Most Common Criminal Offenses at Casinos
Las Vegas casino resorts operate on a grand scale, attracting tourists from around the world to gigantic properties where lots can happen and go wrong. Casino visitors are a microcosm of society, so the most common crimes can involve a wide range of activities that may attract the attention of law enforcement. Some are specific to the business of casinos, and some are more general, as follows:
- Fraud: Casino visitors sometimes look for ways to turn the odds in their favor, such as using counterfeit chips, deploying technology to get a leg up on the house, or claiming winnings they don’t own. Las Vegas casinos have probably seen it all and are vigilant toward signs of cheating.
- Default on casino markers: Casinos take the risk of handing out credits to people they believe they can trust. If someone fails to pay on the casino marker when due, it can be considered a felony, and you’ll need advice from the criminal defense attorneys at De Castroverde Law.
- Passing bad checks: Casino players sometimes find themselves without the means to continue their evenings and resort to writing checks with no funds in the relevant accounts to pay those checks. Check kiting remains one of the most common casino criminal offenses.
- Disorderly conduct: The presence of alcohol can cause some players to become out of control and can result in angry disputes. Police must calm these situations, which frequently result in charges of disorderly conduct.
- General criminal offenses: Unfortunately, casinos can be the site of physical crimes, such as robbery, theft, assault, rape, or even worse. Many people wrongly believe prostitution is legal in Las Vegas, but it’s not; solicitation charges are also common.
No one sets out at the beginning of the night expecting to be arrested. If it happens to you, contact the attorneys at De Castroverde Law Group for advice, and make no statements to law enforcement. Anything you say can be used against you later.
Penalties for Casino-Related Offenses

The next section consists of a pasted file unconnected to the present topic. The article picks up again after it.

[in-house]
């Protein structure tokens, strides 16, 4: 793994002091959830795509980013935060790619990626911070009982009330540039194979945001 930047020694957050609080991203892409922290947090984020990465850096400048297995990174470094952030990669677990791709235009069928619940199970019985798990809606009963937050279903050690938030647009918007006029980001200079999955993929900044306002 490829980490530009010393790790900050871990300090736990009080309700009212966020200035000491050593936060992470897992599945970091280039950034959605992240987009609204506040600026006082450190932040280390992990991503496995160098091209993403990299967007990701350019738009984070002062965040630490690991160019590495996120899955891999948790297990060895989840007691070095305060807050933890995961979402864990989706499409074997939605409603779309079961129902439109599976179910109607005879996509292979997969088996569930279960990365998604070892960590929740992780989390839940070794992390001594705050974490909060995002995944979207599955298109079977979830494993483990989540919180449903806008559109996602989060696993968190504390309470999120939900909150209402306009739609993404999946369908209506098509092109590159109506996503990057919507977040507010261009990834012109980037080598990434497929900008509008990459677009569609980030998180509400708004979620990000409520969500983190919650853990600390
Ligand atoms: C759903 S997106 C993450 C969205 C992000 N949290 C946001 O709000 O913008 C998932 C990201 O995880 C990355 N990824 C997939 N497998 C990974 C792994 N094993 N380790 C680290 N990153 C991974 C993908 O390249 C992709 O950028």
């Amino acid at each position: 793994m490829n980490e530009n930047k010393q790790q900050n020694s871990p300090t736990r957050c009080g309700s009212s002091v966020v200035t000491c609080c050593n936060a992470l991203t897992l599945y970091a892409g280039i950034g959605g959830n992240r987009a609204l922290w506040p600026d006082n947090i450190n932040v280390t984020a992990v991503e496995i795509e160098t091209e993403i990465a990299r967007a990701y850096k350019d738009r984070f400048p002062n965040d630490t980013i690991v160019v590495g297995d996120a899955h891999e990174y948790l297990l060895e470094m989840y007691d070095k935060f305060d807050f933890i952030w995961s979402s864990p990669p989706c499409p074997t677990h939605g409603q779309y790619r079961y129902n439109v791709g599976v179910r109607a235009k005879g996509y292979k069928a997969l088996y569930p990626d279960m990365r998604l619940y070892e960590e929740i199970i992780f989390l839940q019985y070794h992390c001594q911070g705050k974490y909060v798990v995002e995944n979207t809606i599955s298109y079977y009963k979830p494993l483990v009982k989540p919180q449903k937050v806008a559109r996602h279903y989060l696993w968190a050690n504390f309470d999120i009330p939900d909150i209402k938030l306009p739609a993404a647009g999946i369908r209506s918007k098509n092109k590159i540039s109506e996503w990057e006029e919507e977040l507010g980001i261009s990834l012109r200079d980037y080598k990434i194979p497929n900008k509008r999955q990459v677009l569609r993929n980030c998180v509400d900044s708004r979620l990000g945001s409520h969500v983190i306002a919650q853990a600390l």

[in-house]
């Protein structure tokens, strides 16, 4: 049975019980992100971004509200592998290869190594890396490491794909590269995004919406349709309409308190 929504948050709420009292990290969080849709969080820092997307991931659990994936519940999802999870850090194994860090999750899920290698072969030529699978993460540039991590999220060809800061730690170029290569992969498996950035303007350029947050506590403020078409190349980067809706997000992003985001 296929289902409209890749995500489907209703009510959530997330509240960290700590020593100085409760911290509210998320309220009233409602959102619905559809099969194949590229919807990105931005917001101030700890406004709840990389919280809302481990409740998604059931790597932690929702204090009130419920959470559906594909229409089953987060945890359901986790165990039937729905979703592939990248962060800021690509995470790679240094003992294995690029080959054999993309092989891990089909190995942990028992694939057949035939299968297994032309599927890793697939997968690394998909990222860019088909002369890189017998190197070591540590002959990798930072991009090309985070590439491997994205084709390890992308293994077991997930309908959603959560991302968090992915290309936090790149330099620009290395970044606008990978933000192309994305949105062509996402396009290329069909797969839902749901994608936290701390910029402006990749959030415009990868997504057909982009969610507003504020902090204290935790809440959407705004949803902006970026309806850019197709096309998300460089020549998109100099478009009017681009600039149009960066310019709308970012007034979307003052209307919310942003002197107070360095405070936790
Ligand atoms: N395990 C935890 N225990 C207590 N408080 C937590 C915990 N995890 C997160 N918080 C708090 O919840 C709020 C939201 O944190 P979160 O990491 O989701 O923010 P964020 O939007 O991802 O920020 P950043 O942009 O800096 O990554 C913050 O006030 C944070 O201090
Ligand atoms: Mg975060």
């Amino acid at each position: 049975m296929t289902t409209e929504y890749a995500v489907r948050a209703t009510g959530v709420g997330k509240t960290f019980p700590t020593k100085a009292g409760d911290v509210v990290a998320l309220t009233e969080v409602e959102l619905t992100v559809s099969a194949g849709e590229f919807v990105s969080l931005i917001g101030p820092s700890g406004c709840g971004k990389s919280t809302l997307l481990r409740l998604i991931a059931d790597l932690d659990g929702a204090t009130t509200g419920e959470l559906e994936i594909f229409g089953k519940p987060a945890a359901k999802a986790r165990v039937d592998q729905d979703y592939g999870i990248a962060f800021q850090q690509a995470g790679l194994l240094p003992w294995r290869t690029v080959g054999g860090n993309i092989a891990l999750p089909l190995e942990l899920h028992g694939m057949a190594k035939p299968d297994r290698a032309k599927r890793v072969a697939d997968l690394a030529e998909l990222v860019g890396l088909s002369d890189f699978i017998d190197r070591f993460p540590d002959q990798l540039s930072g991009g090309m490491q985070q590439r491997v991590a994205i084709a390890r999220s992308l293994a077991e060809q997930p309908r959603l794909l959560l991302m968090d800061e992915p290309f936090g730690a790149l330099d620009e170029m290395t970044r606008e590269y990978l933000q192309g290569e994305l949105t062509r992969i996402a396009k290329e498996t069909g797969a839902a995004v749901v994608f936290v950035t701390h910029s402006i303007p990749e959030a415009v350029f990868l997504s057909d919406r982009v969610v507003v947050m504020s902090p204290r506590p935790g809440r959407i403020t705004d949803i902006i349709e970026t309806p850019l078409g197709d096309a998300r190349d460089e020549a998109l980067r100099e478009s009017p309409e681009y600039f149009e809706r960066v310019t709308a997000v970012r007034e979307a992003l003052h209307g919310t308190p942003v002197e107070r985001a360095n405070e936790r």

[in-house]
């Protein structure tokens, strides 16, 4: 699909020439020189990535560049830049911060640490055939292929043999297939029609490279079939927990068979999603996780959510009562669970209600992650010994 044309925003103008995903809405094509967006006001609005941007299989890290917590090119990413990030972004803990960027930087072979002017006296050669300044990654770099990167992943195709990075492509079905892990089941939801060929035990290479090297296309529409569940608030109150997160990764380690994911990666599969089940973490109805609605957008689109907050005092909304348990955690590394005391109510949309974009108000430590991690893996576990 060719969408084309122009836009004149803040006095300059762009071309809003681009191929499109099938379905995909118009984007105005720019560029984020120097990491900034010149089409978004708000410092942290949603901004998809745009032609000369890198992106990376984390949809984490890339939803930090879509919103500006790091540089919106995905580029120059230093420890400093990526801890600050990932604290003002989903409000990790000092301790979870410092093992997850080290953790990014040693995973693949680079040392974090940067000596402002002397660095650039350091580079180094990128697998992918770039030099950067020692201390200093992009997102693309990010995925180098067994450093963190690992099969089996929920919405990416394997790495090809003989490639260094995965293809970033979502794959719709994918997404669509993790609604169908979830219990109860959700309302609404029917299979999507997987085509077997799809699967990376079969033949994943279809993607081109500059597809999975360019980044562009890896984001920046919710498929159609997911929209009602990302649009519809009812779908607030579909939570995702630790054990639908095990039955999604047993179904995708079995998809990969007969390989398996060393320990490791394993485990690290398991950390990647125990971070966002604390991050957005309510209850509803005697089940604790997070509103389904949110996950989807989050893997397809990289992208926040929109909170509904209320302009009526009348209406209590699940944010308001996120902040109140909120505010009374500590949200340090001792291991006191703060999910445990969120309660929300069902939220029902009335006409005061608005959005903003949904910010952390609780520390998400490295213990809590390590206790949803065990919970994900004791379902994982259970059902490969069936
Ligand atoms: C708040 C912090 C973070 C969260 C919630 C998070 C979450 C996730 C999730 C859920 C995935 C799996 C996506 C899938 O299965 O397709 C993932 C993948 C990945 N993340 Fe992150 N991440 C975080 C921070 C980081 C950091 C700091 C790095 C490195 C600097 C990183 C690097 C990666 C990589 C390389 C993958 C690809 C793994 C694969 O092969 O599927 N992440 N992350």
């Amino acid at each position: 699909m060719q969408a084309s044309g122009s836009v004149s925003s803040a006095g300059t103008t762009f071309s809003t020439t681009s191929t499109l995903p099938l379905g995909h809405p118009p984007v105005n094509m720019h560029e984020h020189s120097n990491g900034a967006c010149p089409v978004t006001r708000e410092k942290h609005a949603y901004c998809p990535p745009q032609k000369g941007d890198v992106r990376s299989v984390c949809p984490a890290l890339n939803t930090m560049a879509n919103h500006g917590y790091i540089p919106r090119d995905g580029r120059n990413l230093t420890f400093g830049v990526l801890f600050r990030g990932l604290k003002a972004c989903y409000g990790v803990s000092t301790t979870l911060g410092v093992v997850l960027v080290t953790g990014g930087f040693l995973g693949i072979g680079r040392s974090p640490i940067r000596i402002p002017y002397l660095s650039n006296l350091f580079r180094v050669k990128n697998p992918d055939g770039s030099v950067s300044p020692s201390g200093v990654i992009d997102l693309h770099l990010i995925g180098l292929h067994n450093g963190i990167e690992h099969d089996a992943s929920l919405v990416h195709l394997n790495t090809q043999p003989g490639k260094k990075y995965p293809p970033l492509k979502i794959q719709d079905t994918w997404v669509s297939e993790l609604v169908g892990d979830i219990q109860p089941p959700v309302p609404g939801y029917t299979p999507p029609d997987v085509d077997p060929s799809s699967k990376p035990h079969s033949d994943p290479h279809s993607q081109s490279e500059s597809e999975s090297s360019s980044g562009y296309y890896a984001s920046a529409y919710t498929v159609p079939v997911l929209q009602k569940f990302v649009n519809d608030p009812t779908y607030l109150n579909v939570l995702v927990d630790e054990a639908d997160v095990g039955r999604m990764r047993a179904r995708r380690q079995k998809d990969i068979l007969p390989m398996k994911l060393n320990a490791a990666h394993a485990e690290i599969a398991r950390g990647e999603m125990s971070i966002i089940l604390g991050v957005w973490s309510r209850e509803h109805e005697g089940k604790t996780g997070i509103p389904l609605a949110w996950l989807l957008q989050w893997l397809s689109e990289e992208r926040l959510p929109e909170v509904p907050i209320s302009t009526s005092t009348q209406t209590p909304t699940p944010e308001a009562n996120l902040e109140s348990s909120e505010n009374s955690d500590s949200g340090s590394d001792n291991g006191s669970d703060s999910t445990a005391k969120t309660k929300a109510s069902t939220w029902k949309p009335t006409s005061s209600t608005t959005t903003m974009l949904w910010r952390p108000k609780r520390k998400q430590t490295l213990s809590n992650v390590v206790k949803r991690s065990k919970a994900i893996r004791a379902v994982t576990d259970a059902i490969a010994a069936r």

If you are convicted of a criminal offense at a casino, you may face jail or prison time and stiff fines. Depending on the circumstances, you could receive probation if your case involves a misdemeanor or lower-end felony charge.
Your exact sentence will depend on the type of charge you face and the facts and evidence in your particular case. You can receive an enhanced sentence in the case of repeat offenses. Here are a few examples of potential punishments for casino-related crimes.
Failure to Pay a Casino Marker
Under Nevada law, failure to pay a casino marker may result in a charge of check fraud or passing bad checks. The statute specifically references circumstances when someone has insufficient funds to pay back a credit line extended by “any licensed gaming establishment.”
Punishment is based on how much money is involved. For example, failing to pay back a casino marker of at least $1,200 is considered a Class D felony in Nevada, which is punishable by one to four years in prison and a maximum fine of $5,000, along with restitution and administrative costs.
Attorneys at De Castroverde Law Group can help identify potential defenses, including showing that the marker was invalid or that the defendant had no intent to defraud.
Cheating at Gambling
Nevada law defines cheating at gambling as taking steps to “alter the elements of chance, method of selection, or criteria which determine” the results, amount of payment, or frequency of payment in a game. This might include actions like using fake chips or trying to mark cards.
A conviction on a charge of cheating at gambling is a Class C felony. A first-time conviction carries a potential for one to five years in prison and a maximum fine of $10,000. Subsequent convictions escalate penalties to a Class B felony, with the potential for one to six years in prison and a maximum $10,000 fine. Lack of intent also offers a potential defense.
Obtaining and acting on inside information about operations at a casino can result in a charge of gaming fraud under Nevada law. Interestingly, you do not necessarily have to be the one placing the bet to face charges. Someone who passes along inside information with the intent to defraud the casino may also face charges.
A conviction of gaming fraud is also a Class C felony, with a penalty of one to five years in prison and a maximum fine of $10,000 plus restitution. Subsequent convictions can rise to a Class B felony, with potential prison terms of one to six years and an equal fine plus restitution.
Gaming fraud is a general statute and may offer several defenses. This might include proof that the person who placed the bets wasn’t committing fraud or didn’t have the requisite intent as required under the offense. Let the team at De Castroverde Law work with you to protect your rights and develop your defense.
Need a Lawyer for Your Casino Arrest?
The skilled casino arrest defense attorneys at De Castroverde Law Group in Las Vegas have more than 40 years of combined experience. Our team knows Nevada law inside out and understands the complexities of casino charges. We were the first in Las Vegas to successfully defeat a casino marker’s case and can put our seasoned legal counsel to work for you. Expect to receive an aggressive, strategic, honest, and effective defense. Contact us today at 702-479-7359 for a consultation to discuss your options with a Las Vegas casino arrest defense attorney.
Photo Credit: The Fremont, Outfit Casino by Stephen Hogan is licensed with CC by 2.0